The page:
The company has been creative about financing its growth: it has raised $5 million, which includes several equity crowdfunding rounds, one of which was backed by tennis star Andy Murray.
Swedish startup Ignitia is a weather forecasting company serving climate-vulnerable farmers in tropical regions. The company partners with development agencies, NGOs, agricultural input businesses, and mobile network operators to provide and disseminate accurate and location-specific weather forecasts for small-scale farmers. Ignitia claims its service is reliable 84% of the time down to a three-square-kilometer range.
Ignitia has sent more than 220,000,000 forecasts since launching commercially in 2015, the company’s website states. Having built a stable B2C business, the company is working on expanding its B2B business, founder Liisa Smits told AgFunderNews after Ignitia’s $1.1 million Series A funding round last October.
Mootral in Switzerland is trying to help the livestock sector cut greenhouse gas (GHG) emissions with a natural feed supplement that—um—makes cows fart less. Strictly speaking, it reduces the amount of methane cows and cow waste releases, by up to 30%, Mootral’s director of strategic partnerships Michael Mathres told AgFunderNews.
“Methane emissions originating from enteric fermentation in ruminants have been known for decades, but it is only now that we realize the true scale of the problem,” Mathres said. “As Bill Gates recently stated: ‘If cattle were a country they would rank third in GHG emissions after China and the US.’”
Mathres calls Mootral’s product a “climate game changer” and says the company’s claims were recently validated and certified by Carbon Trust. The product is in pilot mode with farmers. Mootral is looking to launch commercially later this year.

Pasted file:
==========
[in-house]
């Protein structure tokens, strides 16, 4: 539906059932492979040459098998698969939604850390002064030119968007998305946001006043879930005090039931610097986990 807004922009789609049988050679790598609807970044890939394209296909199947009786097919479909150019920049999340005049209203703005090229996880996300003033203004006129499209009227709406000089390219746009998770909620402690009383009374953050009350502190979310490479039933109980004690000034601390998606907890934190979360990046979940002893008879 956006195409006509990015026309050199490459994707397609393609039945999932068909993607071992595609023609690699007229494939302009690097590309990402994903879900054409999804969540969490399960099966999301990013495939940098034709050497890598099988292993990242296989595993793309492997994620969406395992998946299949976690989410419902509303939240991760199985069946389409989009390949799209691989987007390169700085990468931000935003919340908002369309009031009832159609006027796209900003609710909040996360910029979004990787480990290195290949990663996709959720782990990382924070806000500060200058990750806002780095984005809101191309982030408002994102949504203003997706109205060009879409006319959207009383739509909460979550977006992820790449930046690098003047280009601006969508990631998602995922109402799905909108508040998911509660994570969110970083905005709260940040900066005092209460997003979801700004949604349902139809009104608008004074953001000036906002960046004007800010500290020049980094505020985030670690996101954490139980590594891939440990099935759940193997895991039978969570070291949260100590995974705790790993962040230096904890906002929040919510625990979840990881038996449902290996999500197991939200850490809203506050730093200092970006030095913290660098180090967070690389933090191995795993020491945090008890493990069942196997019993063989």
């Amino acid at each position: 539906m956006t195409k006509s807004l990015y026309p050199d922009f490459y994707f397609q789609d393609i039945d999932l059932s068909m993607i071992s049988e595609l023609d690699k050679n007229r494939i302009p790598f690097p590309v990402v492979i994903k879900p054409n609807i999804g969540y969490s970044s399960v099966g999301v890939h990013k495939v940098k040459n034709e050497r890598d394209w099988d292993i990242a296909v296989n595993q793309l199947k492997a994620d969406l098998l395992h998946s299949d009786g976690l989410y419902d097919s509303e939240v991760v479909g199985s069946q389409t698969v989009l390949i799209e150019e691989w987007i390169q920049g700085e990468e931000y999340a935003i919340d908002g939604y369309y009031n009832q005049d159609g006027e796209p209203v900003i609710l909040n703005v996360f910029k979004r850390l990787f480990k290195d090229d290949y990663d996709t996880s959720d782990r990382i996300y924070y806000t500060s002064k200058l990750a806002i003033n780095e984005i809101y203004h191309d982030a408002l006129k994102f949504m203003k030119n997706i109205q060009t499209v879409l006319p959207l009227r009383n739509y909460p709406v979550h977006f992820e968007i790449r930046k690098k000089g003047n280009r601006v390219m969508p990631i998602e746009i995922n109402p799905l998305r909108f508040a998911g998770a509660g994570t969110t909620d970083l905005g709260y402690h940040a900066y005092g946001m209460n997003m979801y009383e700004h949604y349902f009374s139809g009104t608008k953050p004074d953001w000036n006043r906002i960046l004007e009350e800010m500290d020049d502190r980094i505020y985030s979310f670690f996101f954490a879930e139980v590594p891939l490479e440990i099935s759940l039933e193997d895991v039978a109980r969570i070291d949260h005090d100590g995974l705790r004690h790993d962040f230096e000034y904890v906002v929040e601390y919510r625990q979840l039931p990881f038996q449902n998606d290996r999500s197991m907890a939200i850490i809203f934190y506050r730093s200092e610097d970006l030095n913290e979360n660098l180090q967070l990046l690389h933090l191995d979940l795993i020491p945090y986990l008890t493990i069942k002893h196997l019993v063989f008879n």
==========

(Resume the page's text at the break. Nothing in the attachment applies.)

Boston-based Root AI is developing artificial intelligence and robotics to support the indoor farming sector. “The agricultural workforce is shrinking, but at the same time, we can’t simply opt out of making food,” Root’s founder Josh Lessing told AgFunderNews. “We need to figure out how to staff farms if we hope to continue to produce enough food and to produce it locally.”
The company is working on a harvesting robot, called Virgo, for controlled climates, like greenhouse and glasshouse farm operations. Virgo is designed to be dexterous and harvest the same way a person would. So far, the bot has learned how to pick tomatoes, but Lessing says the hardware can be used for a variety of crops. Root anticipates the robot being more widely available to growers next year.
London-based fintech startup Stable has developed an insurance platform to help farmers mitigate commodity price volatility. Price volatility is a significant risk to farmers, with crop prices subject to 20% or 30% swings each year. This makes it difficult for farmers to manage and plan their businesses. Stable’s platform serves as a marketplace for farmers to buy affordable crop volatility insurance. It also allows commodity investors to make trades in products and geographies that aren’t available on large exchanges, helping them to diversify their portfolios.
Stable’s founder Richard Counsell told AgFunderNews that the company intended to build a platform that was simple and to bring the industry back to its real farming roots. The company raised a $6 million seed funding round in March and is looking to expand into new geographic regions and launch similar platforms for industrial and energy.
Also, check out the seven food tech ventures that will be presenting at F&A Next.
*This post was sponsored by F&A Next, an AgFunder Network Partner. Find out more here.*